Patients who showed a comparable use of the 2 PPX formulations were regrouped by PPX dose, PD stage, levodopa dose, and contribution of tremor to UPDRS at baseline. The patients were almost equally distributed by disease stage (early and advanced) and levodopa dose (0–400 and ≥400 mg/d). Approximately two-third of patients were up-titrated to ≥1.5 mg/d in this trial. Approximately one-fourth of patients had a tremor contribution of ≥20% to the UPDRS II+III scores at baseline (Table 1).
Table 1 Patients’ distribution in subgroups (FAS)
After 18 weeks of PPX treatment, patients receiving PPX ≥1.5 mg/d showed a greater reduction in UPDRS II+III scores compared with those receiving PPX <1.5 mg/d (14.83 vs 10.69, respectively). The adjusted difference between the PPX ≥1.5 and PPX <1.5 mg/d subgroups was 3.21 (95% CI [confidence interval], 1.14–5.28; P=0.0025; Figure 1 and Table 2).
In the individual PPX IR and SR groups, efficacy differences between the PPX ≥1.5 and <1.5 mg/d subgroups were comparable (3.62 vs 2.77, P=0.2924; Figure 1). These differences were greater than the minimal clinically important change (MCIC) of 2.5, thus indicating their clinical significance.22 The more serious a symptom was at baseline, the greater the improvement observed after 18 weeks of PPX treatment. Note the more prominent slope in the PPX ≥1.5 mg/d subgroup than in the PPX <1.5 mg/d subgroup in Figure 2 (slope: −0.3223 vs −0.3021). Therefore, patients in the PPX ≥1.5 mg/d group would get more improvement in UPDRS II+III scores than that in the PPX <1.5 mg/d group consistently across different baseline UPDRS II+III scores.
In patients with a tremor contribution of ≥20% (tremor contribution = tremor scores [sum of 16th, 20th, and 21st items of UPDRS]/UPDRS II+III scores), PPX treatment resulted in greater improvements in UPDRS II+III scores; after adjustment for baseline UPDRS II+III scores, the average difference was 3.42 (95% CI, 1.29–5.55; P=0.0017; Table 2). However, patients with early and advanced PD responded similar to PPX (P=0.6580) as did those who had received levodopa at doses of 0–400 and ≥400 mg/d at baseline (P=0.1786).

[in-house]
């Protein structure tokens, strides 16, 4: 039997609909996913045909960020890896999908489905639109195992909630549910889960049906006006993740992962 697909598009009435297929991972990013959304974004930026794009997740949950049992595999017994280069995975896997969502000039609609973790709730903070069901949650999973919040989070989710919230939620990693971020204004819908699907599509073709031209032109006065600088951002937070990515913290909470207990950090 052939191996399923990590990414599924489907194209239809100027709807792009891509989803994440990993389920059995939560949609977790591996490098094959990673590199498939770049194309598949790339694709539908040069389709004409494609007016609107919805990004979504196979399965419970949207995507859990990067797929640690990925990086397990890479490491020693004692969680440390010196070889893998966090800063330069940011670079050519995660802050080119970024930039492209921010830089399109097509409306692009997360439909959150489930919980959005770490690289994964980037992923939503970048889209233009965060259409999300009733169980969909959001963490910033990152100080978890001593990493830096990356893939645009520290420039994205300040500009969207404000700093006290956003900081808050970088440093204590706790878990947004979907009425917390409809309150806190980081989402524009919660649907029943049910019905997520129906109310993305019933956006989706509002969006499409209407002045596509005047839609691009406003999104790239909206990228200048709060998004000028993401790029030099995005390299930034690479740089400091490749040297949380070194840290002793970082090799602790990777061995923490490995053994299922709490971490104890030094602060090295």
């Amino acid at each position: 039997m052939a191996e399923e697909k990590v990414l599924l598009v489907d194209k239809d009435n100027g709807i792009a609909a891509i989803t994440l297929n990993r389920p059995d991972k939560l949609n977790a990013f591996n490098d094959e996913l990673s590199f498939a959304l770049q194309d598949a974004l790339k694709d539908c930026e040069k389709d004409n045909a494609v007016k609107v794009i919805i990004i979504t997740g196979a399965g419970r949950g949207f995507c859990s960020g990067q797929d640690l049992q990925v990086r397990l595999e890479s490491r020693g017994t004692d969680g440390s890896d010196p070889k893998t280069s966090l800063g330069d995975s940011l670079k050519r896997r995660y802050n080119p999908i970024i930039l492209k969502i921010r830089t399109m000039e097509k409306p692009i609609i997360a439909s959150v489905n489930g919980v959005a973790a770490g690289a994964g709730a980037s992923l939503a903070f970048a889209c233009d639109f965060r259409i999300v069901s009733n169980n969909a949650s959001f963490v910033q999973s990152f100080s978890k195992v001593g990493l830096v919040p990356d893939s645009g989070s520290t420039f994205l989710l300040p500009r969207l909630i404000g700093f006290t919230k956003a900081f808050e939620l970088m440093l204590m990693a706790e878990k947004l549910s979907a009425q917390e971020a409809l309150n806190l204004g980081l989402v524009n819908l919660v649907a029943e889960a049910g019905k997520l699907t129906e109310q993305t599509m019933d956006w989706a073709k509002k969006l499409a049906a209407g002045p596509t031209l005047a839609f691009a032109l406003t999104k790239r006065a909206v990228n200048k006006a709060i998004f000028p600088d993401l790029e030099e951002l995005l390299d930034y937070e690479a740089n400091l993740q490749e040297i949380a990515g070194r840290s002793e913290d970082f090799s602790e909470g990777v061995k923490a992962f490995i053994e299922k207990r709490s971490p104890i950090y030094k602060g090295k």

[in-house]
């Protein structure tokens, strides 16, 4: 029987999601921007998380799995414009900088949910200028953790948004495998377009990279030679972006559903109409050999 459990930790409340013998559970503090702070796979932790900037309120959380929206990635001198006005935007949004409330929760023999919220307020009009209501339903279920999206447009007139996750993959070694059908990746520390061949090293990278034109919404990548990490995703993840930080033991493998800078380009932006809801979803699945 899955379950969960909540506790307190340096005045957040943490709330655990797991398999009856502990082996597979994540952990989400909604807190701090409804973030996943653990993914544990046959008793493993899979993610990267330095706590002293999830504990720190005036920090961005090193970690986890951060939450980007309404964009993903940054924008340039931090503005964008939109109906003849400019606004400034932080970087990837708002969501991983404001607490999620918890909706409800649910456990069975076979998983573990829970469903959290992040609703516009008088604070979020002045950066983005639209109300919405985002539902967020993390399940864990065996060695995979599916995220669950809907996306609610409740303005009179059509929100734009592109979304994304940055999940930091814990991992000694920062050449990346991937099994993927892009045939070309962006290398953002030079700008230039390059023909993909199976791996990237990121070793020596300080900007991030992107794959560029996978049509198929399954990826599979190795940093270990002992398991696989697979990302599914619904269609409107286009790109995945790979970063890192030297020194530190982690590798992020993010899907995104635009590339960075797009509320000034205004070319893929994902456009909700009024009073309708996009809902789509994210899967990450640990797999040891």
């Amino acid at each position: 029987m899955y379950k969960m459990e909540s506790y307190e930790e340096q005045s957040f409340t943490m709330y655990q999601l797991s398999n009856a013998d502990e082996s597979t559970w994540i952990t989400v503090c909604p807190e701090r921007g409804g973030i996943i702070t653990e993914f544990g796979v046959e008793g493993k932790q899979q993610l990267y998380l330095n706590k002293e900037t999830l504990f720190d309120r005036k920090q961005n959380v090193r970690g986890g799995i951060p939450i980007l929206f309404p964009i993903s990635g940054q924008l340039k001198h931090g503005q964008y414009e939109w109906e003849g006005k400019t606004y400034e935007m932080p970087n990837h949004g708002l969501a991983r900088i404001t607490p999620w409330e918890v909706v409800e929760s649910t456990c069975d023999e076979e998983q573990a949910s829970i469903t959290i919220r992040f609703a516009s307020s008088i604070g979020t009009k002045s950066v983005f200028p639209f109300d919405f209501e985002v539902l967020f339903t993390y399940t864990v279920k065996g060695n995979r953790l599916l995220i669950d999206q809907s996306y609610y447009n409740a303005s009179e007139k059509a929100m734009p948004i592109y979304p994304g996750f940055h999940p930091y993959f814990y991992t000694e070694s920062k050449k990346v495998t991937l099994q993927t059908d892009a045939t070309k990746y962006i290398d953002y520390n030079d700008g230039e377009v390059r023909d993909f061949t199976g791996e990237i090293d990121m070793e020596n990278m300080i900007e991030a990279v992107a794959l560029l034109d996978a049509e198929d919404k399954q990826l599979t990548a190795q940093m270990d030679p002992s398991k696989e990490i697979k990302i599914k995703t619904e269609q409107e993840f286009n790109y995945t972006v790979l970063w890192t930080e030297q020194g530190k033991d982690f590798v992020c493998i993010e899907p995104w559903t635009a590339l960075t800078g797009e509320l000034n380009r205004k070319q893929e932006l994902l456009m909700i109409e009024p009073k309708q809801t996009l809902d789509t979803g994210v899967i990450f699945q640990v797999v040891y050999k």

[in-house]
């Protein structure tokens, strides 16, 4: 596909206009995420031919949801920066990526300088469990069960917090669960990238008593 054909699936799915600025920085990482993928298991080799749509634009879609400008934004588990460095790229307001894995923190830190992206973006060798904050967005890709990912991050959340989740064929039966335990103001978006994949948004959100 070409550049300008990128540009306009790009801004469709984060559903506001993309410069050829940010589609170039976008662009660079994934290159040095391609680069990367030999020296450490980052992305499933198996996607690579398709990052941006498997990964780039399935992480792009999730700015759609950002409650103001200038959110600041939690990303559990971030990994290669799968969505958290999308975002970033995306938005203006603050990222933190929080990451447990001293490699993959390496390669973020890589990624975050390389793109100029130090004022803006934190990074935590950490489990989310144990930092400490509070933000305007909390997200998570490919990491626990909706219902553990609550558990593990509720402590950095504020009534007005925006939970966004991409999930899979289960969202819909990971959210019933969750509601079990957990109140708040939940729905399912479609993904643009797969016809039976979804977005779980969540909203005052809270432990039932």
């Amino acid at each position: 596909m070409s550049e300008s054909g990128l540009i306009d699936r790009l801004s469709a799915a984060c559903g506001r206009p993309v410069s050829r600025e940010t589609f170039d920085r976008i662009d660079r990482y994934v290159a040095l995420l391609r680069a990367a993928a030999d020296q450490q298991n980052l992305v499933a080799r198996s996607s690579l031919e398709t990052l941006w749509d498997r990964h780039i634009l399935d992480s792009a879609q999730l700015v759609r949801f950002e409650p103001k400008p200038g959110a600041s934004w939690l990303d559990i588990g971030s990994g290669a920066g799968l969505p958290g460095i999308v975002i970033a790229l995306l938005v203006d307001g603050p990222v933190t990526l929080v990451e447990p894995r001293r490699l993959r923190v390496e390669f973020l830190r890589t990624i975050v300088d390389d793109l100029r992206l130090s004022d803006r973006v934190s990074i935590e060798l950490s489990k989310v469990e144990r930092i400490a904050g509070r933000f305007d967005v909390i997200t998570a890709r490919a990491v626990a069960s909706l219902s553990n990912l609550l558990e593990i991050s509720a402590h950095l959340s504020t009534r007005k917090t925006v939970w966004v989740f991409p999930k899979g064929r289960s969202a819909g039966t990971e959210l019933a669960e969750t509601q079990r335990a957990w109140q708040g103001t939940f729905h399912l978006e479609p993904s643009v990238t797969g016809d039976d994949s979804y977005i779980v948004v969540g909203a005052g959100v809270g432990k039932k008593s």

Table 3 shows a subgroup analysis of improvements in major motor function characteristics, including bradykinesia (sum of 23rd, 24th, 25th, 26th, and 31st UPDRS items), rigidity (22nd item), postural instability gait difficulty (PIGD; sum of 13th, 14th, 15th, 29th, and 30th items), and tremors (sum of 16th, 20th, and 21st items). Score reduction for these 4 core motor symptoms and the corresponding proportions of patients who showed ≥20% improvement was greater in the PPX ≥1.5 mg/d subgroup than in the PPX <1.5 mg/d subgroup (Table 3). However, differences of <1.5 points were observed between the early and advanced PD subgroups and between the 0–400 and ≥400 mg/d levodopa dose groups, which were far below the MCIC of 2.5. Patients with dominant tremors (tremor contribution ≥20%) tended to achieve greater score reductions compared with those with nondominant tremors; however, score reductions for bradykinesia, rigidity, and PIGD were comparable between these patient types.
Table 3 Improvements in 4 core motor symptoms
The incidence of AEs was lower in the PPX ≥1.5 mg/d subgroup (68.6%) than in the PPX <1.5 mg/d subgroup (75.4%). The 3 most common AEs were somnolence (18.6% vs 18.0%), dizziness (16.2% vs 11.1%), and nausea (10.8% vs 6.2%). Withdrawal due to AEs (12.6% vs 0.7%) and the incidence of investigator-defined drug-related AEs (61.1% vs 46.1%) were higher in the PPX <1.5 mg/d subgroup than in the PPX ≥1.5 mg/d subgroup (Table 4).
Table 4 Incidence of AEs for different PPX dose groups
The optimal dose of PPX for individual PD patients should be titrated to achieve a balance between efficacy and tolerability. A Japanese study reported that the increase in plasma concentration of PPX was proportional to the gradual increase in dose; however, current clinical data are insufficient to confirm an improvement in efficacy and AEs with increasing PPX doses.9 Previous studies have shown that the efficacy and safety profiles of PPX SR and IR were comparable.9,16 Therefore, we retrospectively analyzed the pooled raw data of PPX IR and SR groups from the Chinese study. Results of this analysis provide evidence for the existence of a critical dose level of PPX for PD patients, which in this case was 1.5 mg/d. Patients whose PPX doses could be titrated to ≥1.5 mg/d showed greater improvements in UPDRS II+III scores than those who received PPX at <1.5 mg/d at the end of the 18-week treatment period. In addition, patients in the PPX ≥1.5 mg/d subgroup reported fewer AEs, except for gastrointestinal disorders. Moreover, patients receiving PPX ≥1.5 mg/d showed greater improvements in motor function, particularly bradykinesia, rigidity, PIGD, and tremors. Both PPX IR and SR showed comparable efficacy improvement in terms of UPDRS II+III score reduction with increasing doses without any statistically significant differences. In the individual PPX IR and SR groups, and the IR + SR pooled groups, the differences between the ≥1.5 and <1.5 mg/d subgroups reached the MCIC of 2.5, which indicated superior efficacy of PPX at ≥1.5 mg/d.